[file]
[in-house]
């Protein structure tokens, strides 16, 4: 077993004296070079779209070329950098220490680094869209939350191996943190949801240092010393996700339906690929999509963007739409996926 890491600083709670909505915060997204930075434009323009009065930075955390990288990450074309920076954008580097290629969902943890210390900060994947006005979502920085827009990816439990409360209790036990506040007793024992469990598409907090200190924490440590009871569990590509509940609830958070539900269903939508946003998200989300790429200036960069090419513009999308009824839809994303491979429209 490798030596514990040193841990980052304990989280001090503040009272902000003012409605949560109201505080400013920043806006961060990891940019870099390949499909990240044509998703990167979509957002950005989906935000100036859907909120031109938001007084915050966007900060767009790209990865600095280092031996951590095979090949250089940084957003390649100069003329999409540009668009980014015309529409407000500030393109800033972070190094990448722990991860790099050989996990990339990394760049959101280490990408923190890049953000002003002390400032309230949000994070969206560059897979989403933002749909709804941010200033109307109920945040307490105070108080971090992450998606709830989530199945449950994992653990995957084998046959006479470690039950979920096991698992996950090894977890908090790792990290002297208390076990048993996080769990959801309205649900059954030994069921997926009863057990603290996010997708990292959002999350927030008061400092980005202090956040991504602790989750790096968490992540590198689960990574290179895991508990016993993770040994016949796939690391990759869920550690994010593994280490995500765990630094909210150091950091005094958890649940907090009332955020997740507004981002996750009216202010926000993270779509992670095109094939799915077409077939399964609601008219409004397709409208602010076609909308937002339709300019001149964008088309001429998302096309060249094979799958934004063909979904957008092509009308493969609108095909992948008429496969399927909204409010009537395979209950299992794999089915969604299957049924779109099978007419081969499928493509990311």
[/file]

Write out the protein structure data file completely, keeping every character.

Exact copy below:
[in-house]
């Protein structure tokens, strides 16, 4: 077993004296070079779209070329950098220490680094869209939350191996943190949801240092010393996700339906690929999509963007739409996926 890491600083709670909505915060997204930075434009323009009065930075955390990288990450074309920076954008580097290629969902943890210390900060994947006005979502920085827009990816439990409360209790036990506040007793024992469990598409907090200190924490440590009871569990590509509940609830958070539900269903939508946003998200989300790429200036960069090419513009999308009824839809994303491979429209 490798030596514990040193841990980052304990989280001090503040009272902000003012409605949560109201505080400013920043806006961060990891940019870099390949499909990240044509998703990167979509957002950005989906935000100036859907909120031109938001007084915050966007900060767009790209990865600095280092031996951590095979090949250089940084957003390649100069003329999409540009668009980014015309529409407000500030393109800033972070190094990448722990991860790099050989996990990339990394760049959101280490990408923190890049953000002003002390400032309230949000994070969206560059897979989403933002749909709804941010200033109307109920945040307490105070108080971090992450998606709830989530199945449950994992653990995957084998046959006479470690039950979920096991698992996950090894977890908090790792990290002297208390076990048993996080769990959801309205649900059954030994069921997926009863057990603290996010997708990292959002999350927030008061400092980005202090956040991504602790989750790096968490992540590198689960990574290179895991508990016993993770040994016949796939690391990759869920550690994010593994280490995500765990630094909210150091950091005094958890649940907090009332955020997740507004981002996750009216202010926000993270779509992670095109094939799915077409077939399964609601008219409004397709409208602010076609909308937002339709300019001149964008088309001429998302096309060249094979799958934004063909979904957008092509009308493969609108095909992948008429496969399927909204409010009537395979209950299992794999089915969604299957049924779109099978007419081969499928493509990311």